Let's face it, buying a new car these days can cost a pretty penny. In this economic downturn, you might not be able to get the finances together to put down money on a used, let alone, new car. If your car needs a new engine and you just can't afford to buy a new vehicle, have you ever considered rebuilding its engine?
When a car suffers major engine damage usually the first thought that comes to mind is to get rid of the vehicle which oftentimes may not be the best economical route to go, according to Ken Carter, chairman of the Engine Rebuilders Council (ERC) and a 40-year automotive industry veteran, with 30 years dedicated to aftermarket engine parts. Carter sat down with this 'Car Chick' to discuss the ins, outs, dollars and cents of engine rebuilding.
1) Why should people invest in rebuilding their vehicle's engine's as opposed to just getting rid of their car?
Rebuilding an engine is an economical option when the engine's performance is the motivation in seeking a new or used car. Since the rebuilding process basically makes the engine "new" again, you can basically double the mileage you get from the car that you already own. Rebuilding an engine brings the cost per mile driven down drastically. The actual cost per mile benefit has too many individual differences to pin down. Purchase price and miles driven are the key cost variances.
Since today's cars rarely rust out, their suspensions last longer and there are fewer dramatic model design changes (which are other common reasons to get rid of a car), it makes sense to extend the return on your vehicle investment through rebuilding your engine.
Buying a new or "newer" car usually comes with a pretty high price tag. Even most lease programs have hefty down payments of at least $2,000 to $4,000. So when you can actually rebuild your engine for the same amount as a down payment, well, in a tight money economy, people are wise to look at, or consider this option.
2) Exactly what is involved in rebuilding an engine?
Basically, all the wear parts in an engine are either replaced or resurfaced to a "new engine" condition. Typically, the cylinders are bored out; new pistons, piston rings, bearings, camshafts, lifters (tappets), gaskets, oil pumps, timing gears and chains, crankshafts are reconditioned, and cylinder heads are reconditioned. After all of this is done the engine performance is as good as (or better) than out of the showroom. You have restored it's efficiency.
3) How long is the engine rebuilding process?
Although this varies, it could take as little as a couple of days when another rebuilt engine is dropped into the vehicle. Most likely it will take about one week.
4) What exactly are the benefits of having an engine rebuilt?
In addition to the reasons stated in the answer to the first question, many times an older vehicle that is not your primary transportation but is an old favorite (like your first car) can be salvaged from a life in storage and can be made to run like new again for many more nostalgic rides. Plus, if you want to make your car a "Hot Rod" or just want to give it a little more muscle, a performance rebuild will give you just that power. Think about this, if you bought a used car, you do not know what that engine's performance or life will be, so why not drive your own used (rebuilt) car?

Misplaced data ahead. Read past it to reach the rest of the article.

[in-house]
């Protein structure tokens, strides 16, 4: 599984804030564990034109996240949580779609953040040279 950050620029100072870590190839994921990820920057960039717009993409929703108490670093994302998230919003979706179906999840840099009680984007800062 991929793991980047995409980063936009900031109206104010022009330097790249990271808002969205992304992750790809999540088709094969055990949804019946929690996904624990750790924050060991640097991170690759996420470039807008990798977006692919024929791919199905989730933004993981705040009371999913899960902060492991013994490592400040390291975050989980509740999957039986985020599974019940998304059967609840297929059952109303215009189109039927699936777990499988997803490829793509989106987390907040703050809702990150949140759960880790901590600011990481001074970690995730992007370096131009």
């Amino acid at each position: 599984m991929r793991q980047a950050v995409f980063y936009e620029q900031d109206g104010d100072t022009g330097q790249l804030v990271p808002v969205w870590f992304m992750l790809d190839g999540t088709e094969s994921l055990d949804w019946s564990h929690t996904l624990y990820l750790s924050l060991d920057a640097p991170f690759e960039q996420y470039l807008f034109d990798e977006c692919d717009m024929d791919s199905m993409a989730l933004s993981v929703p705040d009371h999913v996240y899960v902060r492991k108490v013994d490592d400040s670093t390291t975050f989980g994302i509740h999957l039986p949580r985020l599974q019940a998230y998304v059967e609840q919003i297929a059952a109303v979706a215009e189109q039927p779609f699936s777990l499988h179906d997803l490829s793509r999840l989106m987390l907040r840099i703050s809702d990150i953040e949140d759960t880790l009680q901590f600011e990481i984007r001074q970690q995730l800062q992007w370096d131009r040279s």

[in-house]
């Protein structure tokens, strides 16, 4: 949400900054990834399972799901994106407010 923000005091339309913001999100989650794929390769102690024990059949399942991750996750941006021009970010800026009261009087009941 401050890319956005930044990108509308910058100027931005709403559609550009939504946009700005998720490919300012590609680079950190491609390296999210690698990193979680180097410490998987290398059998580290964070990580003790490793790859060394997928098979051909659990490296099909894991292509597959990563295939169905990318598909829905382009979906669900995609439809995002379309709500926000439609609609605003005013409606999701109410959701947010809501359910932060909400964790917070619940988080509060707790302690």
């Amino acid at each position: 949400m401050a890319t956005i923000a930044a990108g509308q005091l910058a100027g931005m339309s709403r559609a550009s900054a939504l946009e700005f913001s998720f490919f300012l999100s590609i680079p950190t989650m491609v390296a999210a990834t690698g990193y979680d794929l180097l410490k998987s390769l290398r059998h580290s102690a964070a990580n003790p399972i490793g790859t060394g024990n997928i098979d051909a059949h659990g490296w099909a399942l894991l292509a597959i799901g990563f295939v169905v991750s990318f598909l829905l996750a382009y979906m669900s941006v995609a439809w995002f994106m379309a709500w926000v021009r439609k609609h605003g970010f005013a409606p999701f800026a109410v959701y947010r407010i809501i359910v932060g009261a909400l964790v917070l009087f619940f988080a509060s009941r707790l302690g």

5) After an engine has been repowered or rebuilt does the performance improve? (Is this a valid question?)
Very valid question...the short answer is "YES!" The longer answer is "Absolutely!" Rebuilding restores the engine compression which means more power basically. It will also improve it's efficiency so it gets back it's fuel economy. Go the performance rebuilding route and you can go racing which is something your showroom car couldn't possibly do. Another plus, rebuilt engines also emit fewer pollutants.
6) Are there some types of vehicles where engine rebuilding would not be a wise investment?
If the cost of the rebuild would exceed the total value of the car, that would not be a wise investment. Unless there is some sentimental value to justify the extra money. For example, you did not see many Yugo's rebuilt.
7) SUV's vs. cars does the engine rebuilding costs run about the same?
The cost of rebuilding an engine depends on the number of cylinders since the number of parts and machining operations increase. Therefore an 8 cylinder engine would cost more than a 6 or 4 cylinder. Rebuilding diesel engines cost more than gasoline engines since the parts are much more robust and costly. Of course the service life of a diesel is much longer too, up to twice the miles.
8) How expensive can engine rebuilding be?
Most of the non-performance gasoline engine rebuilds will fit into a range of between $1800 to $4500 depending on the number of cylinders etc.
9) Are engine repowering and rebuilding interchangeable terms, or are they one in the same?
Some of those in the business may want to play with the semantics between those two words but for all intent and purpose they are synonymous.
Word to the wise regarding engine rebuilding check out your warranty. According to the ERC, an engine warranty is a guarantee given to the purchaser by a company stating that the remanufactured/rebuilt engine is reliable and free from known defects and that the seller and/or manufacturer will repair or replace defective engine parts within a given time limit and under certain conditions. Consumers should read their warranties carefully, especially the fine print, so that they fully understand what is covered and for how long.
Need more info? Check out the ERC's website: http://enginerebuilder.org